In the past I’ve made my fondness for British Pathé videos pretty clear and the above video perhaps demonstrates why. While I cannot endorse many of the claims found in the video – weaker sex, light weight […]
The passing of Dr. Fred Hatfield in 2017 saw the passing of one of the lifting community’s most prolific coaches. Known as ‘Dr. Squat’ thanks to his own immense strength, Hatfield also helped to popularise scientific forms of training. The above article, written sometime before 2001 is perhaps the most comprehensive guide I’ve come across dealing with different types of squatting. Hopefully you’ll enjoy it as much as me!
Previously on this website, we’ve discussed Leroy Colbert’s tragically short bodybuilding career and his successful foray into health store management. Today’s post focuses more on the nuts and bolts of Colbert’s bodybuilding routines from the 1970s. First published in Three More Reps, written by George Synder and Rick Wayne, Colbert’s split body workout was simple in its execution.
Aside from the obvious need to commit oneself to a prolonged course of training, Colbert’s own training philosophy demanded quite a bit of intensity during workouts. Training four days a week, Colbert would each of the main muscle groups twice a week as well as training his waist each workout.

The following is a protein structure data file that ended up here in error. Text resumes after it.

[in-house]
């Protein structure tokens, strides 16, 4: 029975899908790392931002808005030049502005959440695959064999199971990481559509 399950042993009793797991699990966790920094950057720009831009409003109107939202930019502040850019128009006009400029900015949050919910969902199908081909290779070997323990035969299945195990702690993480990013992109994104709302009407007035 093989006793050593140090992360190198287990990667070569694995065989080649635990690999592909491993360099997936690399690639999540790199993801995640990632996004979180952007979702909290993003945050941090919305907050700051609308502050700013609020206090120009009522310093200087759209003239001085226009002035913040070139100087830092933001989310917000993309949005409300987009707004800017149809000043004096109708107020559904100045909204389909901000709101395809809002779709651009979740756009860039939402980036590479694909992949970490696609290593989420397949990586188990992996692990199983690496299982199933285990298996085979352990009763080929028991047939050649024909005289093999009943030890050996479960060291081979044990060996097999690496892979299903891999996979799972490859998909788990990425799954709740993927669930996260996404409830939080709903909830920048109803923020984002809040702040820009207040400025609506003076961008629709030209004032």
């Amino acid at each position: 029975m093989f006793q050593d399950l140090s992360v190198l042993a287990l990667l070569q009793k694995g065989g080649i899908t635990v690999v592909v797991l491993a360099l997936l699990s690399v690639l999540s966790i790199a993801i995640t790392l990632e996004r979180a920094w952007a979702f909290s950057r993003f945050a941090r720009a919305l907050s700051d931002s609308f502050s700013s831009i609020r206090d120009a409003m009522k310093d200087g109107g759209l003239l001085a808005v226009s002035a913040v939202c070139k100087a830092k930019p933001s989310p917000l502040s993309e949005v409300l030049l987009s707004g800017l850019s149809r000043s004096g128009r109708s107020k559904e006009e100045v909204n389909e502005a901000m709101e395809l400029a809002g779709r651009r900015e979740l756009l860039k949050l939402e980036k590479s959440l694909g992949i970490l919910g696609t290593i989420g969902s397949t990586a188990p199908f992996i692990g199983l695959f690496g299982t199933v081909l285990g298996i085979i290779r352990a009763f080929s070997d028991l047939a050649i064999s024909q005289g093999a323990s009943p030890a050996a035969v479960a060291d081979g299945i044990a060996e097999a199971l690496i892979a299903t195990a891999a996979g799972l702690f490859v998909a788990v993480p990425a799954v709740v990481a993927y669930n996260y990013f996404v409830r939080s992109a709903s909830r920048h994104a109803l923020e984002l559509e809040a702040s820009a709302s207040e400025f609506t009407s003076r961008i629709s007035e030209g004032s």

Looking at his workout in 2019, it is interesting that much of the advice concerning volume and exercise selection was arguably already being done by Colbert. I’ll leave that you to you to decide. So, without further adieu, I present Colbert’s workouts from the 1970s!
Oddly given the site’s extensive interest, we have yet to detail Eugen Sandow’s most exciting remnant, a short film clip taken in 1894.
Taken during Sandow’s extensive promotion tour of the United States, which began in 1893 and included everything from posing sessions to fights with lions, Sandow’s film is one of the earliest movies we have of a bodybuilder on film. Long before Steve Reeves, Reg Park, or later Arnold Schwarzenegger were wowing audiences, Sandow appeared before the camera.
The front wall of Gold’s Gym in Venice, Calif., used to have big glass windows, but owners of the gym had to cover them over—so many passers-by stopped to gape that the men inside couldn’t concentrate. The interior of the gym is Rube Goldberg paradise inhabited by grotesques, men so colossally muscled they look like inverted pyramids.
Gold’s is crammed with wacky machines, welter of steel poles, shiny weights and pulleys, and more than two tons of iron barbells wedged into racks against the walls. The newest Nautilus exercise machines, complex steel and chrome booths that might be misguided models for electric chairs, stand guard by the door. Benches tend to slant up at cuckoo angles instead of lying flat. man teeters on one at a diagonal, with his knees bent, then straightens his legs to push the weights at his feet.